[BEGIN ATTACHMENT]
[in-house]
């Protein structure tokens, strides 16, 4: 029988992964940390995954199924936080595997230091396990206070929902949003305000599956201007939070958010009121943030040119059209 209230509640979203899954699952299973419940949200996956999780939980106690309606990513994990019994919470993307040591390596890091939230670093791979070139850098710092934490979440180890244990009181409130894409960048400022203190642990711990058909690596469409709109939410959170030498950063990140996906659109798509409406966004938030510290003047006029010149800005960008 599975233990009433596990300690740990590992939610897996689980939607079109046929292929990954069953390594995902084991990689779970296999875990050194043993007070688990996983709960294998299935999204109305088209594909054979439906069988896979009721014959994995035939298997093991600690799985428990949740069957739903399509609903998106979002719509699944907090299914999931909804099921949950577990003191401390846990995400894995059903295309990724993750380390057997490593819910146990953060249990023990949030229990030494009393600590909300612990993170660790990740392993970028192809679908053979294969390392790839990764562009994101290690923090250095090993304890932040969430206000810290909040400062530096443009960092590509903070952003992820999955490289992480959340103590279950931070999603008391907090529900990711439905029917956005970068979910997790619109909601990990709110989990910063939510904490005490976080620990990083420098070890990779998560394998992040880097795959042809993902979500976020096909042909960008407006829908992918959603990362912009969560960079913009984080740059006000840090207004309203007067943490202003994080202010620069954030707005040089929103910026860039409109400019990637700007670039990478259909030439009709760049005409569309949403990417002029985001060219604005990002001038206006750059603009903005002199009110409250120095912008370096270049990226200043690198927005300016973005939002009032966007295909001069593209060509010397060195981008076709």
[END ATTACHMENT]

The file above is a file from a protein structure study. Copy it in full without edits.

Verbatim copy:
[in-house]
């Protein structure tokens, strides 16, 4: 029988992964940390995954199924936080595997230091396990206070929902949003305000599956201007939070958010009121943030040119059209 209230509640979203899954699952299973419940949200996956999780939980106690309606990513994990019994919470993307040591390596890091939230670093791979070139850098710092934490979440180890244990009181409130894409960048400022203190642990711990058909690596469409709109939410959170030498950063990140996906659109798509409406966004938030510290003047006029010149800005960008 599975233990009433596990300690740990590992939610897996689980939607079109046929292929990954069953390594995902084991990689779970296999875990050194043993007070688990996983709960294998299935999204109305088209594909054979439906069988896979009721014959994995035939298997093991600690799985428990949740069957739903399509609903998106979002719509699944907090299914999931909804099921949950577990003191401390846990995400894995059903295309990724993750380390057997490593819910146990953060249990023990949030229990030494009393600590909300612990993170660790990740392993970028192809679908053979294969390392790839990764562009994101290690923090250095090993304890932040969430206000810290909040400062530096443009960092590509903070952003992820999955490289992480959340103590279950931070999603008391907090529900990711439905029917956005970068979910997790619109909601990990709110989990910063939510904490005490976080620990990083420098070890990779998560394998992040880097795959042809993902979500976020096909042909960008407006829908992918959603990362912009969560960079913009984080740059006000840090207004309203007067943490202003994080202010620069954030707005040089929103910026860039409109400019990637700007670039990478259909030439009709760049005409569309949403990417002029985001060219604005990002001038206006750059603009903005002199009110409250120095912008370096270049990226200043690198927005300016973005939002009032966007295909001069593209060509010397060195981008076709």